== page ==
Unified Mechanistic Understanding of CO2 Reduction to CO on Transition Metal and Single Atom Catalysts

16 April 2021, Version 1
This content is a preprint and has not undergone peer review at the time of posting.


CO is the simplest product from CO2 electroreduction (CO2R), but the identity and nature of its rate limiting step remains controversial. Here we investigate the activity of both transition metals (TMs) and metal-nitrogen doped carbon catalysts (MNCs), and a present unified mechanistic picture of CO2R to for both these classes of catalysts. By consideration of the electronic structure through a Newns-Andersen model, we find that on MNCs, like TMs, electron transfer to CO2 is facile, such that CO2 (g) adsorption is driven by adsorbate dipole-field interactions. Using density functional theory with explicit consideration of the interfacial field, we find CO2 * adsorption to generally be limiting on TMs, while MNCs can be limited by either CO2* adsorption or by the proton-electron transfer reaction to form COOH*. We evaluate these computed mechanisms against pH-dependent experimental activity measurements on CO2R to CO activity for Au, FeNC, and NiNC. We present a unified activity volcano that, in contrast to previous analyses, includes the decisive CO2* and COOH* binding strengths as well as the critical adsorbate dipole-field interactions. We furthermore show that MNC catalysts are tunable towards higher activity away from transition metal scaling, due to the stabilization of larger dipoles resulting from their discrete and narrow d-states. The analysis suggests two design principles for ideal catalysts: moderate CO2* and COOH* binding strengths as well as large dipoles on the CO2* intermediate. We suggest that these principles can be exploited in materials with similar electronic structure to MNCs, such as supported single-atom catalysts, molecules, and nanoclusters, 2D materials, and ionic compounds towards higher CO2R activity. This work captures the decisive impact of adsorbate dipole-field interactions in CO2R to CO and paves the way for computational-guided design of new catalysts for this reaction.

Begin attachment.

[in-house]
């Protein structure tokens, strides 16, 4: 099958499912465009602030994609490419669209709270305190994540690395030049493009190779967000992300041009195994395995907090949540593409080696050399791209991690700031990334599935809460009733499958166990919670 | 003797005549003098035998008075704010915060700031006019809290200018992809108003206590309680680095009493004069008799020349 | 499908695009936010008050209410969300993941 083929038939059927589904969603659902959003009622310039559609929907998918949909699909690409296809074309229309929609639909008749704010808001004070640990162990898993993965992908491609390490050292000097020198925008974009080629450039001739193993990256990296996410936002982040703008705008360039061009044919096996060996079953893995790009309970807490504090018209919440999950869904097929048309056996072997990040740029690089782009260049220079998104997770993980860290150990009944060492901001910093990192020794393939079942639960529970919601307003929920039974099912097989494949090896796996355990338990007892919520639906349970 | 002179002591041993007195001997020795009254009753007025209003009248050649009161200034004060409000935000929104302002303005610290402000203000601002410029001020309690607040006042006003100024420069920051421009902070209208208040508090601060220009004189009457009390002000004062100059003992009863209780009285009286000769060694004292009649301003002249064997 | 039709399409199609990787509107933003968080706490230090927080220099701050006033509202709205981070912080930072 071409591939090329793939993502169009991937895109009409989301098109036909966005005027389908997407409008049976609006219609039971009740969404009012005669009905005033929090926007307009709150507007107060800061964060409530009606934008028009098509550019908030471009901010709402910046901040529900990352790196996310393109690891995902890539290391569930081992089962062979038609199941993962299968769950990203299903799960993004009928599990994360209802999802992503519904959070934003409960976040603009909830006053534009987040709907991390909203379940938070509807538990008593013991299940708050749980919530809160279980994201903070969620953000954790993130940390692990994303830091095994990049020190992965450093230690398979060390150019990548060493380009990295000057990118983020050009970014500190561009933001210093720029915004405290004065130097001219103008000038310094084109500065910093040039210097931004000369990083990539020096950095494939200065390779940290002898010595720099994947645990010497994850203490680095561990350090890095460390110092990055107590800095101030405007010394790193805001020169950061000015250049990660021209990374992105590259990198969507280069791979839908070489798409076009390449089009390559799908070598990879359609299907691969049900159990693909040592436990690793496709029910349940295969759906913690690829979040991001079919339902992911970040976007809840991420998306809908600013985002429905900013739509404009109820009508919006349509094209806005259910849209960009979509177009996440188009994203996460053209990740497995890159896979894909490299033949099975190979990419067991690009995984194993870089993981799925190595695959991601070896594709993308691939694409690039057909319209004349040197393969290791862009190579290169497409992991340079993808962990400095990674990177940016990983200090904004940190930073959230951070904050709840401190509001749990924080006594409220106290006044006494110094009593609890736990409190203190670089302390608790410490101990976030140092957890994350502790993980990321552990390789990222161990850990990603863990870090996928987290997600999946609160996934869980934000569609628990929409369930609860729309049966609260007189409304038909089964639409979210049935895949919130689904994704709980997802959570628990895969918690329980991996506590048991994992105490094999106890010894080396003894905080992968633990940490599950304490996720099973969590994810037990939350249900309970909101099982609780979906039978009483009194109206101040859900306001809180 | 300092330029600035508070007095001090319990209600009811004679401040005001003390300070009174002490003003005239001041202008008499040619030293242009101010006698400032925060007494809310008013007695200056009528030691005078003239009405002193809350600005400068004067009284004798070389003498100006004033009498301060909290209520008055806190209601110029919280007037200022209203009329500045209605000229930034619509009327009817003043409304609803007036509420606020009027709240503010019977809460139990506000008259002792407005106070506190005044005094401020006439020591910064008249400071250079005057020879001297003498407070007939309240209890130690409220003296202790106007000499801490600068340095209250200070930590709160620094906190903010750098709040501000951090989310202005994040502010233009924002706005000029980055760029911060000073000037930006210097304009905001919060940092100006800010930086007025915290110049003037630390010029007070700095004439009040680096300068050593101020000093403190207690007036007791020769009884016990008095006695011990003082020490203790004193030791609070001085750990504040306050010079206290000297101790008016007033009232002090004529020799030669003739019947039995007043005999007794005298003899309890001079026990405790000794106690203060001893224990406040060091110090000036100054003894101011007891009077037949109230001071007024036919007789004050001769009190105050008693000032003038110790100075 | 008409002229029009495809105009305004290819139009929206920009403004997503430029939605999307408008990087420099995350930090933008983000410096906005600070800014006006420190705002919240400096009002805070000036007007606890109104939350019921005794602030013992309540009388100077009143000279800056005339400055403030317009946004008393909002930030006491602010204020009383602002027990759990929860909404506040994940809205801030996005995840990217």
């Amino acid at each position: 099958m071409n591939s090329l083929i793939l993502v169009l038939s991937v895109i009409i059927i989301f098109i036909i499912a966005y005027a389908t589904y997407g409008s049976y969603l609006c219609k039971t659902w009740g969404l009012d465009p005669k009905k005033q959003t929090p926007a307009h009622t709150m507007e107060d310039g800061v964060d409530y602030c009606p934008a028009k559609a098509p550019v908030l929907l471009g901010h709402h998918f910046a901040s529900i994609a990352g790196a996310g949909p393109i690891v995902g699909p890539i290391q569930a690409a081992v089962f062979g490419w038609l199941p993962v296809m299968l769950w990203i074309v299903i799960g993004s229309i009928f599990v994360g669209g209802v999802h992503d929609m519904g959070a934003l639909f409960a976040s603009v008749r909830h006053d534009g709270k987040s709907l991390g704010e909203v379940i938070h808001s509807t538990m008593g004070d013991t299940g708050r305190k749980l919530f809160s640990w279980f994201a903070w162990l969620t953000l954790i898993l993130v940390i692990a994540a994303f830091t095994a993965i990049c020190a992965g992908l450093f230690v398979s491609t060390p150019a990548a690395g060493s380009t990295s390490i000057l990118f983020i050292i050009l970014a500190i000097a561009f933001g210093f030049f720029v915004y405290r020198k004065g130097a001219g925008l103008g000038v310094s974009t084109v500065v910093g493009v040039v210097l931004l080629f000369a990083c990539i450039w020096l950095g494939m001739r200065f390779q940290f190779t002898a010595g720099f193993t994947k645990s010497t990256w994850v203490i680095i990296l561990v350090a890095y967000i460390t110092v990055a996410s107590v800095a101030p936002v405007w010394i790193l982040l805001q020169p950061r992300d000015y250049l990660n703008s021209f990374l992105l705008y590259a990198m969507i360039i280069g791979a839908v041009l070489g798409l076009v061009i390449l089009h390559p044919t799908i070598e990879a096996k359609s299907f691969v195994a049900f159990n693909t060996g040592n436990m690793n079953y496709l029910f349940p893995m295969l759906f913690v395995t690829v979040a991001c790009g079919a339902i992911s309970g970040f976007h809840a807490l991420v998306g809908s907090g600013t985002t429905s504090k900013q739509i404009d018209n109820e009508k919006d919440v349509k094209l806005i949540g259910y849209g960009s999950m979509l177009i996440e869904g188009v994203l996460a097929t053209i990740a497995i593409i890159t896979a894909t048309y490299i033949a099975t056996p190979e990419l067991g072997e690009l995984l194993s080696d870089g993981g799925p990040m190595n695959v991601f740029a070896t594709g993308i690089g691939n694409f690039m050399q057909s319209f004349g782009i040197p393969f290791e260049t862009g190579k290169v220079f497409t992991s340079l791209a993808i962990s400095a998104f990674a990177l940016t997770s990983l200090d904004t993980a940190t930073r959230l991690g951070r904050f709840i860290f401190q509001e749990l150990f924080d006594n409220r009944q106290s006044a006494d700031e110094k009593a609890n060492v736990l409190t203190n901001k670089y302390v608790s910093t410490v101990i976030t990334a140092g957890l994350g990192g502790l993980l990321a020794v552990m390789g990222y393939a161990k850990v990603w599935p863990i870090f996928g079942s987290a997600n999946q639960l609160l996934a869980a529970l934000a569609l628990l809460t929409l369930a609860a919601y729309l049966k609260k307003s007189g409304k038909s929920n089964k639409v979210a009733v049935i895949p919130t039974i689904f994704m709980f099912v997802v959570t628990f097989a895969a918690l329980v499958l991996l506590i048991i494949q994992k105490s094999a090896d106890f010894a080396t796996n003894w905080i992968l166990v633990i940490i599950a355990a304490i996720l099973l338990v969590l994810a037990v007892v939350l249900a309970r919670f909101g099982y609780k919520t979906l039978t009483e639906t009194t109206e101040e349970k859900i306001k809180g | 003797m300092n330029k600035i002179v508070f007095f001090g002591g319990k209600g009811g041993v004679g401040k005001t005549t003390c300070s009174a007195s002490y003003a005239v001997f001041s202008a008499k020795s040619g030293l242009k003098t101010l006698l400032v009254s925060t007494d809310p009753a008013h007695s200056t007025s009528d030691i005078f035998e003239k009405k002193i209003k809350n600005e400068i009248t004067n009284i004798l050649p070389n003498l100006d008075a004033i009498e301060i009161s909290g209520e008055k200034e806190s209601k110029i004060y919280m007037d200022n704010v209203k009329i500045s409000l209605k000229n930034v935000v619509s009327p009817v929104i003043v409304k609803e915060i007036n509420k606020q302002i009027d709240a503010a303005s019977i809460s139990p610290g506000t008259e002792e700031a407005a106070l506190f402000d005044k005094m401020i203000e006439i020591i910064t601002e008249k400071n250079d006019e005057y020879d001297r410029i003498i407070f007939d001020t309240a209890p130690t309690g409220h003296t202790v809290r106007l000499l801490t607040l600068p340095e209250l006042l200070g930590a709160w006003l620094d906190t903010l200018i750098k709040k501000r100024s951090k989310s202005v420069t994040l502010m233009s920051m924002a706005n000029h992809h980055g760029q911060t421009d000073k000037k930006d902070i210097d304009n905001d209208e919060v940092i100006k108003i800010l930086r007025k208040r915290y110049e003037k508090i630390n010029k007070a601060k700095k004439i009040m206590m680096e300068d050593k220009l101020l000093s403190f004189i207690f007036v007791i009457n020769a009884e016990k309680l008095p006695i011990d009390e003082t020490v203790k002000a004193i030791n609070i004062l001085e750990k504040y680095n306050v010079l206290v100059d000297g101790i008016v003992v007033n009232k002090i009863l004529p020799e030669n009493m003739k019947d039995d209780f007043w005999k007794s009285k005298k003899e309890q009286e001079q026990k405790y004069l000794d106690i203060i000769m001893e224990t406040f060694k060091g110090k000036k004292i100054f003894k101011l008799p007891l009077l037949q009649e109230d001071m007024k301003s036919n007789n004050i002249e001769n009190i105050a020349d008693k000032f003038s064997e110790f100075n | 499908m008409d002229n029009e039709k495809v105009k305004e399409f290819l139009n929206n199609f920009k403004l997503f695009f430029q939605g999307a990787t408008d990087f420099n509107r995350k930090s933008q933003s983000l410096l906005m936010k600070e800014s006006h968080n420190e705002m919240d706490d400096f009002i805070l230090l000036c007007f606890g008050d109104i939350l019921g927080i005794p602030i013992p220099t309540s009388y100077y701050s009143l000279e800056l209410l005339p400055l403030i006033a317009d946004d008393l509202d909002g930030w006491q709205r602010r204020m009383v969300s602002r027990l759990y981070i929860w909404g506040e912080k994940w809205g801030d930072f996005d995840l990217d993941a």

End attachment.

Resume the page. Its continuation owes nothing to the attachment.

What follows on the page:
pH Dependence
Volcano plots
CO2 reduction

Supplementary materials



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